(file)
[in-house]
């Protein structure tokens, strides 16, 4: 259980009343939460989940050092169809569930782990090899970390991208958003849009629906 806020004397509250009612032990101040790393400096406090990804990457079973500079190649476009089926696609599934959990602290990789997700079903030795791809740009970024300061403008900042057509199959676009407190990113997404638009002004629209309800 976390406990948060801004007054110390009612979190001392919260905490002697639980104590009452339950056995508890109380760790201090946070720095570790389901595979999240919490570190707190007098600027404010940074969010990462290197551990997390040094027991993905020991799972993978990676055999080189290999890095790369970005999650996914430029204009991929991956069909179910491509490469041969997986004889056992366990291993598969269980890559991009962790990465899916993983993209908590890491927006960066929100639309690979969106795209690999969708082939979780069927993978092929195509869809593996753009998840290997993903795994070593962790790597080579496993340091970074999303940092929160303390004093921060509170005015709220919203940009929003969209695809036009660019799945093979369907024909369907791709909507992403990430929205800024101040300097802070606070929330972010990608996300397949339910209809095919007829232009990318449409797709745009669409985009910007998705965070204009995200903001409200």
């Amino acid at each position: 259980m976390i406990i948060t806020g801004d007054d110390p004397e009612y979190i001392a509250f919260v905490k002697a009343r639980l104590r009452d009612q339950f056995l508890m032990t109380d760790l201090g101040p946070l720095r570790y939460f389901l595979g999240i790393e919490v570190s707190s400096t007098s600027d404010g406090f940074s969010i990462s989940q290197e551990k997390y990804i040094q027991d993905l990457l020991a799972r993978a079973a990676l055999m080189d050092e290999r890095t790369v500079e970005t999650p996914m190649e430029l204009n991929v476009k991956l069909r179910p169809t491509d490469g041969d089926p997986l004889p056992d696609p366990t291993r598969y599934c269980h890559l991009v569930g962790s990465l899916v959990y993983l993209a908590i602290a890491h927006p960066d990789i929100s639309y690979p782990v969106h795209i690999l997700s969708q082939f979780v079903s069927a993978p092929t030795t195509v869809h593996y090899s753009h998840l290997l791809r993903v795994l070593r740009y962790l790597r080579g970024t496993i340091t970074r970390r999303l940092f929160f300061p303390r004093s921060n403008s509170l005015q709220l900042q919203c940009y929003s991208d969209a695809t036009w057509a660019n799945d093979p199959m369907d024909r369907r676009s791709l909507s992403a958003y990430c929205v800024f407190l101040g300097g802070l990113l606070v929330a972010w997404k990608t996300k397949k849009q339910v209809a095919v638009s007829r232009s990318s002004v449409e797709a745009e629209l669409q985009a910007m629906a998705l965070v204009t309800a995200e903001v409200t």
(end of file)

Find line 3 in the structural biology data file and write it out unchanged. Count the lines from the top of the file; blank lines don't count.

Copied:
């Amino acid at each position: 259980m976390i406990i948060t806020g801004d007054d110390p004397e009612y979190i001392a509250f919260v905490k002697a009343r639980l104590r009452d009612q339950f056995l508890m032990t109380d760790l201090g101040p946070l720095r570790y939460f389901l595979g999240i790393e919490v570190s707190s400096t007098s600027d404010g406090f940074s969010i990462s989940q290197e551990k997390y990804i040094q027991d993905l990457l020991a799972r993978a079973a990676l055999m080189d050092e290999r890095t790369v500079e970005t999650p996914m190649e430029l204009n991929v476009k991956l069909r179910p169809t491509d490469g041969d089926p997986l004889p056992d696609p366990t291993r598969y599934c269980h890559l991009v569930g962790s990465l899916v959990y993983l993209a908590i602290a890491h927006p960066d990789i929100s639309y690979p782990v969106h795209i690999l997700s969708q082939f979780v079903s069927a993978p092929t030795t195509v869809h593996y090899s753009h998840l290997l791809r993903v795994l070593r740009y962790l790597r080579g970024t496993i340091t970074r970390r999303l940092f929160f300061p303390r004093s921060n403008s509170l005015q709220l900042q919203c940009y929003s991208d969209a695809t036009w057509a660019n799945d093979p199959m369907d024909r369907r676009s791709l909507s992403a958003y990430c929205v800024f407190l101040g300097g802070l990113l606070v929330a972010w997404k990608t996300k397949k849009q339910v209809a095919v638009s007829r232009s990318s002004v449409e797709a745009e629209l669409q985009a910007m629906a998705l965070v204009t309800a995200e903001v409200t």